Dezeen Magazine

Elephant House at Copenhagen Zoo by Foster + Partners

The new Elephant House at Copenhagen Zoo, designed by architects Foster + Partners, opened yesterday.


The house features two glass-domed enclosures, allowing bull elephants to get away from the rest of the herd when they need to be alone.


Above and below: sketches by Norman Foster


Below is the press release from Foster + Partners:


10 June 2008

Elephant House opens at Copenhagen Zoo


The new Elephant House at Copenhagen Zoo opened today following an official ceremony attended by His Royal Highness the Prince Consort of Denmark and his grandson, Prince Christian.


This new Elephant House provides these magnificent animals with a stimulating environment, including easily accessible spaces for the public to enjoy them, and restores the visual relationship between the zoo and the park.


The project has been driven by research into the behavioural patterns of elephants. The tendency for bull elephants in the wild to roam away from the main herd prompted a plan organised around two separate enclosures. Covered with lightweight, glazed domes to provide natural light, these enclosures are designed to bring a sense of light and openness to a building type traditionally characterised as closed.


The spaces maintain a strong visual connection with the sky and changing patterns of daylight and the distinctive ‘fritting’ on the glazing simulates a canopy of trees. The varying levels on the site are exploited in cross-section. The elephant enclosures are set deep into the ground, ensuring excellent insulation on the perimeter walls and a natural fusion with the landscape.


Additionally, the glazed domes have opening windows to allow natural ventilation and there is a heat recovery system – further enhancing the environmental efficiency of the scheme.


The Elephant House is Foster + Partners’ first zoological building. Inserted into the natural contours of the site, it replaces a structure dating from 1914 and sets new standards in zoological design, providing the animals with a stimulating environment that recreates aspects of their former Asian habitat.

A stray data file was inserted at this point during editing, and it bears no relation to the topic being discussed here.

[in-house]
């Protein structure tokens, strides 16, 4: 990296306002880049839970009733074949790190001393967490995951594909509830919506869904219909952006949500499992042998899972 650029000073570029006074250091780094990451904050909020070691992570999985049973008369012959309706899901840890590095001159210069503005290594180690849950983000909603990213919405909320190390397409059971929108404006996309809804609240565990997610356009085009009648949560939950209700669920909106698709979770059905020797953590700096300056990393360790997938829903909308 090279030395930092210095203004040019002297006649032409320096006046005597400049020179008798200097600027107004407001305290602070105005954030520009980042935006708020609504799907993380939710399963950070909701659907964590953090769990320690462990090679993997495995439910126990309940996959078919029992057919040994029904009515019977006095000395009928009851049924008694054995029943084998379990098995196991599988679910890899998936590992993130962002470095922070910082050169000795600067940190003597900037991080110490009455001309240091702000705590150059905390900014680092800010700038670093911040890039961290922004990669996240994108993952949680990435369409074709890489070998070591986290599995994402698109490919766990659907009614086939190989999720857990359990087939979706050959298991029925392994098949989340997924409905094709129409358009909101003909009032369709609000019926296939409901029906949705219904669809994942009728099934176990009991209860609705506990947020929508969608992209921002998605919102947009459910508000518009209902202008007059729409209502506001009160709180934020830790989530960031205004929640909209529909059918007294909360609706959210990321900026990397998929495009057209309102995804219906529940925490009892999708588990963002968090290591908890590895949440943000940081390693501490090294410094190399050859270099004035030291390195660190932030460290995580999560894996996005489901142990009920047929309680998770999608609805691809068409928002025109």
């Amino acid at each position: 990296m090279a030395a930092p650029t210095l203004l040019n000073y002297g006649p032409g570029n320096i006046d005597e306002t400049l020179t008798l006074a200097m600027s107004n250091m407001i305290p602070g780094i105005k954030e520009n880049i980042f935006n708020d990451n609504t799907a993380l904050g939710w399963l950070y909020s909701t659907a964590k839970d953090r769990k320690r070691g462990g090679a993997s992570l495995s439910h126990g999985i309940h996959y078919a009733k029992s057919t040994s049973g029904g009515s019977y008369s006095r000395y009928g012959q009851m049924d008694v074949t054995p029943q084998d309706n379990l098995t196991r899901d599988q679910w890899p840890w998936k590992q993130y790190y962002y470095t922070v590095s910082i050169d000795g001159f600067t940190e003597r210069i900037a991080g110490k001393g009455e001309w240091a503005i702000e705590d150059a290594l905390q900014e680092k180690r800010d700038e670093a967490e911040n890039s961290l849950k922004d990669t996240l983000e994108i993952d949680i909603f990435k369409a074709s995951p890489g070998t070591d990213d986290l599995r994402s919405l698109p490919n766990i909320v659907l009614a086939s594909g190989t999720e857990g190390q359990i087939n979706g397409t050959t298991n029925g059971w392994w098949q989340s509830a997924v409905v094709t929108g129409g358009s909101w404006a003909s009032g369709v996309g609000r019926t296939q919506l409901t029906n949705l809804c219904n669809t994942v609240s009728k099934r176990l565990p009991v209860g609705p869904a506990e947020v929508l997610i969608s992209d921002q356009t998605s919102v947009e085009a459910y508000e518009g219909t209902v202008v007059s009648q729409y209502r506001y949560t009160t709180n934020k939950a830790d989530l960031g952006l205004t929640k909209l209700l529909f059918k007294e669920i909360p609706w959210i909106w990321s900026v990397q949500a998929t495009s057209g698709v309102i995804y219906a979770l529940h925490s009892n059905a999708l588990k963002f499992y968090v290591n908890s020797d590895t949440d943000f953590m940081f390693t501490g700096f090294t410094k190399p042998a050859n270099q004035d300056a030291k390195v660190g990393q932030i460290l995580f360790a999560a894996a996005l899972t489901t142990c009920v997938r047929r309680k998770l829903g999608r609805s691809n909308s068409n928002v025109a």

It is built with a warm terracotta-coloured concrete and the yellow beach-like sand that naturally existed on the site has been recycled to create the paddocks. The colours and textures convey a sense of the dry riverbed as found at the edge of the rainforest – a favourite haunt of Asian elephants.


With mud holes, scattered pools of water and shading objects, the new Elephant House is a place where the animals can play and interact naturally. Broad public viewing terraces run around the domes externally, while a ramped promenade leads down into an educational space, looking into the enclosures along the way.


Spencer de Grey, Senior Executive and Head of Design said: “As our first zoo project, we were asked to create a new enclosure for a herd of Asian Elephants in Denmark’s renowned Copenhagen Zoo. We have designed a building that not only responds to the animals’ natural behaviour, but is also a seamless insertion into the landscape that uses the site’s natural properties to provide thermal insulation. We are delighted to learn that the elephants are enjoying their new home.”


Notes to editors:

  • Copenhagen Zoo is the most visited cultural institution in Denmark, attracting over 1.2 million visitors a year and is set within an historic royal park, adjacent to the Fredriksberg Palace
  • The carefully considered landscape, designed by Stig L Andersson, seeks to reinforce the relationship between the zoo and the adjacent royal park and provides the public with more accessible viewing and educational facilities.
  • New standards have been set in terms of the elephants’ well-being. The main herd enclosure will, for the first time, enable elephants in captivity to spend the night together, as they would in the wild.
  • The ‘fritting’ pattern on the glazed roof canopies was created by sampling four species of tree. A computer script was written to rotate, scale and randomly populate the roof, so that no two ‘leaves’ are the same. The overlapping pattern provides naturalistic dappled light.